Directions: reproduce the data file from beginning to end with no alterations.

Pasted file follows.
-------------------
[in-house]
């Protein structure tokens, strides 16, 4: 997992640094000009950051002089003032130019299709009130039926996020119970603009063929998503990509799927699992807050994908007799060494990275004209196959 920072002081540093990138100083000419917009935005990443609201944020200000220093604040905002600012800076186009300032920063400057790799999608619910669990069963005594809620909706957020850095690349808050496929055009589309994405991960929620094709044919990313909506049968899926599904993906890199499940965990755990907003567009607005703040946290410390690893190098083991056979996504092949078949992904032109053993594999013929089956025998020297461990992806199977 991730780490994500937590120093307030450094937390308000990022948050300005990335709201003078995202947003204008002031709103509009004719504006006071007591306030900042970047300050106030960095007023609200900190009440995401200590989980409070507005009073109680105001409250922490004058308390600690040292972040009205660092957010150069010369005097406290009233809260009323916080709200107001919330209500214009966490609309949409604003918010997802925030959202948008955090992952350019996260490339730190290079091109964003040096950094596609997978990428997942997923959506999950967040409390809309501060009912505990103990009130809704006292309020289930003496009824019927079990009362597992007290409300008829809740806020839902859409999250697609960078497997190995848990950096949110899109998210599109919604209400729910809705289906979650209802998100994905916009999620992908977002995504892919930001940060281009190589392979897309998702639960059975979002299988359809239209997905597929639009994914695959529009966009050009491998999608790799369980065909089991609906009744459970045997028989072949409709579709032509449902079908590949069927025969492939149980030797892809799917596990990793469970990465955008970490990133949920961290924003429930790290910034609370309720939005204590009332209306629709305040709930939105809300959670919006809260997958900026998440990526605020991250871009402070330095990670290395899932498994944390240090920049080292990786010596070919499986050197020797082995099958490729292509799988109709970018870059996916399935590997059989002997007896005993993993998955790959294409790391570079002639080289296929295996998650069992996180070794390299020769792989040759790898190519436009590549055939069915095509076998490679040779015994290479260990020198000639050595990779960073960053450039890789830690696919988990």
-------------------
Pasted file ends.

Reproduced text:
[in-house]
């Protein structure tokens, strides 16, 4: 997992640094000009950051002089003032130019299709009130039926996020119970603009063929998503990509799927699992807050994908007799060494990275004209196959 920072002081540093990138100083000419917009935005990443609201944020200000220093604040905002600012800076186009300032920063400057790799999608619910669990069963005594809620909706957020850095690349808050496929055009589309994405991960929620094709044919990313909506049968899926599904993906890199499940965990755990907003567009607005703040946290410390690893190098083991056979996504092949078949992904032109053993594999013929089956025998020297461990992806199977 991730780490994500937590120093307030450094937390308000990022948050300005990335709201003078995202947003204008002031709103509009004719504006006071007591306030900042970047300050106030960095007023609200900190009440995401200590989980409070507005009073109680105001409250922490004058308390600690040292972040009205660092957010150069010369005097406290009233809260009323916080709200107001919330209500214009966490609309949409604003918010997802925030959202948008955090992952350019996260490339730190290079091109964003040096950094596609997978990428997942997923959506999950967040409390809309501060009912505990103990009130809704006292309020289930003496009824019927079990009362597992007290409300008829809740806020839902859409999250697609960078497997190995848990950096949110899109998210599109919604209400729910809705289906979650209802998100994905916009999620992908977002995504892919930001940060281009190589392979897309998702639960059975979002299988359809239209997905597929639009994914695959529009966009050009491998999608790799369980065909089991609906009744459970045997028989072949409709579709032509449902079908590949069927025969492939149980030797892809799917596990990793469970990465955008970490990133949920961290924003429930790290910034609370309720939005204590009332209306629709305040709930939105809300959670919006809260997958900026998440990526605020991250871009402070330095990670290395899932498994944390240090920049080292990786010596070919499986050197020797082995099958490729292509799988109709970018870059996916399935590997059989002997007896005993993993998955790959294409790391570079002639080289296929295996998650069992996180070794390299020769792989040759790898190519436009590549055939069915095509076998490679040779015994290479260990020198000639050595990779960073960053450039890789830690696919988990």